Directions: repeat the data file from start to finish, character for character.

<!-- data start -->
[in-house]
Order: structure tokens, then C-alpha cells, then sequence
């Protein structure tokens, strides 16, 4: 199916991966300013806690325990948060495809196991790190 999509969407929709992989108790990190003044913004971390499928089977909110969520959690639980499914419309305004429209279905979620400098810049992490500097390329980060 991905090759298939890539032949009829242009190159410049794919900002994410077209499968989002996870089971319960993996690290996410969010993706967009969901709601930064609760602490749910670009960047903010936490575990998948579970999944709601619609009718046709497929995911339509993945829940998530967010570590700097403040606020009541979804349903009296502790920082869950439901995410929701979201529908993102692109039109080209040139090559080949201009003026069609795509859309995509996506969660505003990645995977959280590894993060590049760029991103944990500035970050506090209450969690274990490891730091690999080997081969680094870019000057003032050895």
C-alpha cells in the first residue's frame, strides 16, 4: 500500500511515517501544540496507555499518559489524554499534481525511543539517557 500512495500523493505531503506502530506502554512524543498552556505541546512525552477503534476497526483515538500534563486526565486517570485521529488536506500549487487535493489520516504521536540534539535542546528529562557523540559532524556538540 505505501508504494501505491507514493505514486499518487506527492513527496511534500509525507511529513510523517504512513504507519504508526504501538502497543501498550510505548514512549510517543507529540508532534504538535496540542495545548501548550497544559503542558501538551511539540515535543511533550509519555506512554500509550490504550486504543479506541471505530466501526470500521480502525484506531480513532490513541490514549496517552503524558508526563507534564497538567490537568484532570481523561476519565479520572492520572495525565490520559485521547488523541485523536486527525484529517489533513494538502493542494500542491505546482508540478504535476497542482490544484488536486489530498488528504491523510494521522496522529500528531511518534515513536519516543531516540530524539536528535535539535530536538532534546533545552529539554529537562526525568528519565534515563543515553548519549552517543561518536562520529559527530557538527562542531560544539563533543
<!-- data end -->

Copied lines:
[in-house]
Order: structure tokens, then C-alpha cells, then sequence
């Protein structure tokens, strides 16, 4: 199916991966300013806690325990948060495809196991790190 999509969407929709992989108790990190003044913004971390499928089977909110969520959690639980499914419309305004429209279905979620400098810049992490500097390329980060 991905090759298939890539032949009829242009190159410049794919900002994410077209499968989002996870089971319960993996690290996410969010993706967009969901709601930064609760602490749910670009960047903010936490575990998948579970999944709601619609009718046709497929995911339509993945829940998530967010570590700097403040606020009541979804349903009296502790920082869950439901995410929701979201529908993102692109039109080209040139090559080949201009003026069609795509859309995509996506969660505003990645995977959280590894993060590049760029991103944990500035970050506090209450969690274990490891730091690999080997081969680094870019000057003032050895």
C-alpha cells in the first residue's frame, strides 16, 4: 500500500511515517501544540496507555499518559489524554499534481525511543539517557 500512495500523493505531503506502530506502554512524543498552556505541546512525552477503534476497526483515538500534563486526565486517570485521529488536506500549487487535493489520516504521536540534539535542546528529562557523540559532524556538540 505505501508504494501505491507514493505514486499518487506527492513527496511534500509525507511529513510523517504512513504507519504508526504501538502497543501498550510505548514512549510517543507529540508532534504538535496540542495545548501548550497544559503542558501538551511539540515535543511533550509519555506512554500509550490504550486504543479506541471505530466501526470500521480502525484506531480513532490513541490514549496517552503524558508526563507534564497538567490537568484532570481523561476519565479520572492520572495525565490520559485521547488523541485523536486527525484529517489533513494538502493542494500542491505546482508540478504535476497542482490544484488536486489530498488528504491523510494521522496522529500528531511518534515513536519516543531516540530524539536528535535539535530536538532534546533545552529539554529537562526525568528519565534515563543515553548519549552517543561518536562520529559527530557538527562542531560544539563533543